The fujara (Slovak pronunciation: [ˈfujaɾa]) originated in central Slovakia as a large sophisticated folk shepherd's overtone fipple flute of unique design. It is technically a contrabass in the tabor pipe class.
Ranging from 160 to 200 cm long (5'3" – 6'6") and tuned in A, G, or F. It has three tone holes (also called finger holes) located on the lower part of the main body. The sound is produced by a fipple at the upper end of the main body of the fujara. The air is led to the fipple through a smaller parallel pipe, called vzduchovod in Slovak (meaning "air channel"), mounted on the main body of the instrument. While it is possible to play the fundamental frequency on fujaras, the normal playing technique is based on overblowing the instrument. Because of the high aspect ratio of the sound chamber (great length versus small internal diameter), the player can use overtones to play a diatonic scale using only the three tone holes. The fujara is typically played while standing, with the instrument held vertically and usually braced against the right thigh.
Technique and role
The atypical design produces a deep, meditative timbre. Ornaments are traditionally added to the base melodies, which usually occur in the mixolydian mode. Two common types of ornaments are prefuk, the rapid overblowing of a single note, from the Slovak: prefukovať, to overblow; and rozfuk, a descending cascade of overtones, from the Slovak: rozfúkať, to scatter.
Traditionally, the fujara was played by shepherds for recreation. Today, the fujara has moved from the shepherds' fields to the stage of folk festivals in the Slovak towns of Východná and Detva. The instrument has also left Slovakia and is played all over the world; particularly by aficionados of native flutes in Western Europe and North America. Despite this, the Fujara has yet to gain popularity or much recognition outside of Slovakia. Most often the fujara is a solo instrument, but ensembles of two or three fujaras have been known to exist, such as the Kubinec family or the Javorová Húžva trio.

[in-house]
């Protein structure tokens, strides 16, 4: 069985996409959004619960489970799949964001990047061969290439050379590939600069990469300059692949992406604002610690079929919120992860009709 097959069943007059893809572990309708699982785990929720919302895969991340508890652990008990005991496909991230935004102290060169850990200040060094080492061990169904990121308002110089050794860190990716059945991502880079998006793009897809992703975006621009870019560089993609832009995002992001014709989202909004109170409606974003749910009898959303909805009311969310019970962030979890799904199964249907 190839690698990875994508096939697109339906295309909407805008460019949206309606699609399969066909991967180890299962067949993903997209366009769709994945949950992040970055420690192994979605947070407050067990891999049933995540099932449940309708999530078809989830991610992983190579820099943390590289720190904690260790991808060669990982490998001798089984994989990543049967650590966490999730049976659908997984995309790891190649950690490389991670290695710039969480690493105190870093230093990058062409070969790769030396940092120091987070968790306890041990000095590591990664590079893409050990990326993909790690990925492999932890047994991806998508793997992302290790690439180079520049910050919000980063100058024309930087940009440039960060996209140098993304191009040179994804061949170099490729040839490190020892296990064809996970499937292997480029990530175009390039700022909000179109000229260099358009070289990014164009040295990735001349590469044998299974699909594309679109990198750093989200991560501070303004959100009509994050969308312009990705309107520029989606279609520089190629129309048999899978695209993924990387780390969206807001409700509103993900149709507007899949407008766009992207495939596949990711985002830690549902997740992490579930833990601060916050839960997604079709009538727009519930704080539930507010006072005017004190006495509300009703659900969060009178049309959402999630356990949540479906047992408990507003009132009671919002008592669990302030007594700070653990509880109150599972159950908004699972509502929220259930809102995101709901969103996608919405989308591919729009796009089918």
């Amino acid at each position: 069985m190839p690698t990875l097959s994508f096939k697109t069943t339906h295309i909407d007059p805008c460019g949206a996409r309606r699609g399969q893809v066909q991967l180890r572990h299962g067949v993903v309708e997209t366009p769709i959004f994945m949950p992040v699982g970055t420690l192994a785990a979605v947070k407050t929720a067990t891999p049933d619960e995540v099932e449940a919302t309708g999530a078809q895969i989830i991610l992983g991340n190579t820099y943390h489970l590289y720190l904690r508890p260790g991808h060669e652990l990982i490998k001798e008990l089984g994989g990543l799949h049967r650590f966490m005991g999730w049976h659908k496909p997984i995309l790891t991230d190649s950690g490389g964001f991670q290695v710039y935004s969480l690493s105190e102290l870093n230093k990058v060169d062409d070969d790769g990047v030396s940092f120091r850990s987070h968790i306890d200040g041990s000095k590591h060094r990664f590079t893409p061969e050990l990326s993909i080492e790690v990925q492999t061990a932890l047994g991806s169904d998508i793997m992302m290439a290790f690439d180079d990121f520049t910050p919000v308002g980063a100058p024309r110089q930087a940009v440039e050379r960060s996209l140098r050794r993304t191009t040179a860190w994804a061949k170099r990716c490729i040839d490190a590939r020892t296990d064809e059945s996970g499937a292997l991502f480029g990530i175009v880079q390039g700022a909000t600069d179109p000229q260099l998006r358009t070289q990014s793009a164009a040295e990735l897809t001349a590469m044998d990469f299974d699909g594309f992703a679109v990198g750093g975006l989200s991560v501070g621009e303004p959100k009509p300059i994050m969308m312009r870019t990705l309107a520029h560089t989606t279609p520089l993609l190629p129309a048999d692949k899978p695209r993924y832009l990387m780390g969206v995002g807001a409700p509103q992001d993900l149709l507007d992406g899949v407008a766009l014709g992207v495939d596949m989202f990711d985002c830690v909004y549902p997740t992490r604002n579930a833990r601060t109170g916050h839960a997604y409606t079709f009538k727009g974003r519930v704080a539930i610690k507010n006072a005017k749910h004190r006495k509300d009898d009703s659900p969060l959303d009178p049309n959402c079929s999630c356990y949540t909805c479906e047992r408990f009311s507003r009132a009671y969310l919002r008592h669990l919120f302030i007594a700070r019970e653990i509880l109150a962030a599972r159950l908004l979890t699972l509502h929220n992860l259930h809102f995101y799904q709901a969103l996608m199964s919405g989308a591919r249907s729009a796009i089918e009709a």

The fujara was proclaimed in the UNESCO list of Masterpieces of the Oral and Intangible Heritage of Humanity in 2005. "The Fujara and its Music" was inscribed on the Representative List of the Intangible Cultural Heritage of Humanity in 2008 by UNESCO.
- Koncovka another Slovak overtone flute with a fipple and no side toneholes
- Tabor pipe other 3-hole folk flutes
- Willow flute another overtone based folk flute with a side blown fipple and no side toneholes
- Kalyuka, Russian overtone flute with an end-blown open tube with no side toneholes
- The ad hoc pronunciation in the UNESCO video, //, is incorrect.
- "The Fujara and its Music": Description, Slideshow, Video, UNESCO, 2005, 2008. (Accessed 2012-08-12)
- "Fujara fingering technique". Retrieved 2006-09-28.
- Smeets, Rieks (2006). "The Fujara and its Music". Masterpieces of the Oral and Intangible Heritage of Humanity (PDF). UNESCO. p. 86. Retrieved 2008-07-01.
UNESCO has also provided a web page showing information about the Fujara, but it "has no official status":
- Eischek, Oskár (2006). Fujara: The Slovak Queen of European Flutes. Bratislava: Hudobné centrum. ISBN 978-80-88884-91-0.
- Garnett, Rod (2004). Flutes of Slovakia: fujara, koncovka, šesťdierková píšťalka and dvojačka. Laramie, Wyoming: University of Wyoming. pp. 8–10. OCLC 55993856.
- Rychlik, Bohuslav (Bob); American Musical Instrument Society (May 27, 2010). Folk Music from the Slovak Mountains: Lecture/Demonstration of the Fujara and Other Overtone Flutes. Benjamin Botkin Folklife Lecture Series. Thomas Jefferson Building: American Folklife Center.
- Malatinec, Roman; Danihel, Igor; Elschek, Oskár; Garaj, Bernard; Dauko, Miroslav Ruttkay (2004). Fujara – musical instrument and its music (PDF). Bratislava: Pro Musica.
|Look up fujara in Wiktionary, the free dictionary.|
- www.tradicnepistaly.sk Fujara and other traditional Slovak instruments
- www.youtube.com/watch?v=5Y5fonktBzQ Demonstration of fujara and koncovka
- www.Fujara.ru Video and audio
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